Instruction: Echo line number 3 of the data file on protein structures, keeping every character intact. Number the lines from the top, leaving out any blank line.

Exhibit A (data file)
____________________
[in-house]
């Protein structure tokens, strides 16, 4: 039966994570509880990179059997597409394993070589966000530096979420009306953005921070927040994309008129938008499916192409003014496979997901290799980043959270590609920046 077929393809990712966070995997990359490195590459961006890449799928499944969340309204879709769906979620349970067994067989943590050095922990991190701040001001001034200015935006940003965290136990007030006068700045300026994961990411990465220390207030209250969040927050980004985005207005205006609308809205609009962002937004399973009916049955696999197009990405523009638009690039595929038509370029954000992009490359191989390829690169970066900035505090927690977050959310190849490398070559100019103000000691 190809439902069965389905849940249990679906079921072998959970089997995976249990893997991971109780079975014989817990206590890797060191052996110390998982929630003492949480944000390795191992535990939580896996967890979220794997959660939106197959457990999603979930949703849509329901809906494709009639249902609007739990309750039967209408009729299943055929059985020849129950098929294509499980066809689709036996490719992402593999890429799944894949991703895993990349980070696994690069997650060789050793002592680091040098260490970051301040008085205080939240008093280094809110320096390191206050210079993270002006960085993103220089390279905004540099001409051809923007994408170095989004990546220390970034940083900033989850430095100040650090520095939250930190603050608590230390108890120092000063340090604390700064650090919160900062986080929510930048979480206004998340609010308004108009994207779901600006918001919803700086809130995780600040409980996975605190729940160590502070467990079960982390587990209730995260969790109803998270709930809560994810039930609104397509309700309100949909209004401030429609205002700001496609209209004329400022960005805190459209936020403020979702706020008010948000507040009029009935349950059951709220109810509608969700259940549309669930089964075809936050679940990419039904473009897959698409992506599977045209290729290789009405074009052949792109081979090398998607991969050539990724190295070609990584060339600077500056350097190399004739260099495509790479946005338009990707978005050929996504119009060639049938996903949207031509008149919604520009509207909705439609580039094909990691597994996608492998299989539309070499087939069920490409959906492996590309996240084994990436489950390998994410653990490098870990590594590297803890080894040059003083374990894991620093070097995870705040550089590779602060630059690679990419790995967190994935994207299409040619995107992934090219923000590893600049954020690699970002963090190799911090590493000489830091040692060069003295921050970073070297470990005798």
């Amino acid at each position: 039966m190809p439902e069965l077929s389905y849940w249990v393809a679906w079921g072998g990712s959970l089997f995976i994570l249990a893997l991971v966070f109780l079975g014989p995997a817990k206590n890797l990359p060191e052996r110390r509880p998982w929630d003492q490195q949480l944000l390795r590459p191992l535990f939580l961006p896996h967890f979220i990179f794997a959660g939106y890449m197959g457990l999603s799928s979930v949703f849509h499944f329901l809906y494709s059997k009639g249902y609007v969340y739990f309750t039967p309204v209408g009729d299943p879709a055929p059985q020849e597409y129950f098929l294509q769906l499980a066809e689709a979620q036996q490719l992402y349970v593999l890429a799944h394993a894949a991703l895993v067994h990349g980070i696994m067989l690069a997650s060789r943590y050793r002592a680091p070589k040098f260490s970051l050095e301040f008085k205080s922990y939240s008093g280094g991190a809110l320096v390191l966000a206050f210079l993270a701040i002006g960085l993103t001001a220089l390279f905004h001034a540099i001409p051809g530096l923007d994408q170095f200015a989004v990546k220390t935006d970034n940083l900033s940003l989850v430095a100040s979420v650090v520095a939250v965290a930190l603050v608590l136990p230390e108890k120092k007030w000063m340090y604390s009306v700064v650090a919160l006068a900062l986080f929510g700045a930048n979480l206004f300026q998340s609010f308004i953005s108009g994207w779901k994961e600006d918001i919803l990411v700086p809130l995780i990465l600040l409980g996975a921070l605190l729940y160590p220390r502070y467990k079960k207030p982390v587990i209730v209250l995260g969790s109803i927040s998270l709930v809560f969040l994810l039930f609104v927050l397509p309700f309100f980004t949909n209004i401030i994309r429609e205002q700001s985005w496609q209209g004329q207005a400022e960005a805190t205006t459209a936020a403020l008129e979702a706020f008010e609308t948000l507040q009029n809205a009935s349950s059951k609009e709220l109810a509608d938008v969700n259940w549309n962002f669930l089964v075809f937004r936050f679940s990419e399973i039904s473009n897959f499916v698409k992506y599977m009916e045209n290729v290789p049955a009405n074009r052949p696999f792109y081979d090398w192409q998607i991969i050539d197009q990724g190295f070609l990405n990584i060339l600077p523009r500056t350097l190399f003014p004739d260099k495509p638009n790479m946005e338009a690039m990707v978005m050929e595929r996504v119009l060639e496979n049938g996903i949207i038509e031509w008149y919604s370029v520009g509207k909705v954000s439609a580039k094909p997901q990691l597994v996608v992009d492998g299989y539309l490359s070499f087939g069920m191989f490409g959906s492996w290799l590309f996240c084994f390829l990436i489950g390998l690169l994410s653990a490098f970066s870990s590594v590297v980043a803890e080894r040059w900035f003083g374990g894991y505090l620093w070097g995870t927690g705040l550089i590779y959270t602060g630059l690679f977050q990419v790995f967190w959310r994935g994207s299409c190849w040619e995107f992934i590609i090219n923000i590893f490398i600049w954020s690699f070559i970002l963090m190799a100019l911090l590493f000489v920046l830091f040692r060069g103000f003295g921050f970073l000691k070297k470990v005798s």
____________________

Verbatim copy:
């Amino acid at each position: 039966m190809p439902e069965l077929s389905y849940w249990v393809a679906w079921g072998g990712s959970l089997f995976i994570l249990a893997l991971v966070f109780l079975g014989p995997a817990k206590n890797l990359p060191e052996r110390r509880p998982w929630d003492q490195q949480l944000l390795r590459p191992l535990f939580l961006p896996h967890f979220i990179f794997a959660g939106y890449m197959g457990l999603s799928s979930v949703f849509h499944f329901l809906y494709s059997k009639g249902y609007v969340y739990f309750t039967p309204v209408g009729d299943p879709a055929p059985q020849e597409y129950f098929l294509q769906l499980a066809e689709a979620q036996q490719l992402y349970v593999l890429a799944h394993a894949a991703l895993v067994h990349g980070i696994m067989l690069a997650s060789r943590y050793r002592a680091p070589k040098f260490s970051l050095e301040f008085k205080s922990y939240s008093g280094g991190a809110l320096v390191l966000a206050f210079l993270a701040i002006g960085l993103t001001a220089l390279f905004h001034a540099i001409p051809g530096l923007d994408q170095f200015a989004v990546k220390t935006d970034n940083l900033s940003l989850v430095a100040s979420v650090v520095a939250v965290a930190l603050v608590l136990p230390e108890k120092k007030w000063m340090y604390s009306v700064v650090a919160l006068a900062l986080f929510g700045a930048n979480l206004f300026q998340s609010f308004i953005s108009g994207w779901k994961e600006d918001i919803l990411v700086p809130l995780i990465l600040l409980g996975a921070l605190l729940y160590p220390r502070y467990k079960k207030p982390v587990i209730v209250l995260g969790s109803i927040s998270l709930v809560f969040l994810l039930f609104v927050l397509p309700f309100f980004t949909n209004i401030i994309r429609e205002q700001s985005w496609q209209g004329q207005a400022e960005a805190t205006t459209a936020a403020l008129e979702a706020f008010e609308t948000l507040q009029n809205a009935s349950s059951k609009e709220l109810a509608d938008v969700n259940w549309n962002f669930l089964v075809f937004r936050f679940s990419e399973i039904s473009n897959f499916v698409k992506y599977m009916e045209n290729v290789p049955a009405n074009r052949p696999f792109y081979d090398w192409q998607i991969i050539d197009q990724g190295f070609l990405n990584i060339l600077p523009r500056t350097l190399f003014p004739d260099k495509p638009n790479m946005e338009a690039m990707v978005m050929e595929r996504v119009l060639e496979n049938g996903i949207i038509e031509w008149y919604s370029v520009g509207k909705v954000s439609a580039k094909p997901q990691l597994v996608v992009d492998g299989y539309l490359s070499f087939g069920m191989f490409g959906s492996w290799l590309f996240c084994f390829l990436i489950g390998l690169l994410s653990a490098f970066s870990s590594v590297v980043a803890e080894r040059w900035f003083g374990g894991y505090l620093w070097g995870t927690g705040l550089i590779y959270t602060g630059l690679f977050q990419v790995f967190w959310r994935g994207s299409c190849w040619e995107f992934i590609i090219n923000i590893f490398i600049w954020s690699f070559i970002l963090m190799a100019l911090l590493f000489v920046l830091f040692r060069g103000f003295g921050f970073l000691k070297k470990v005798s």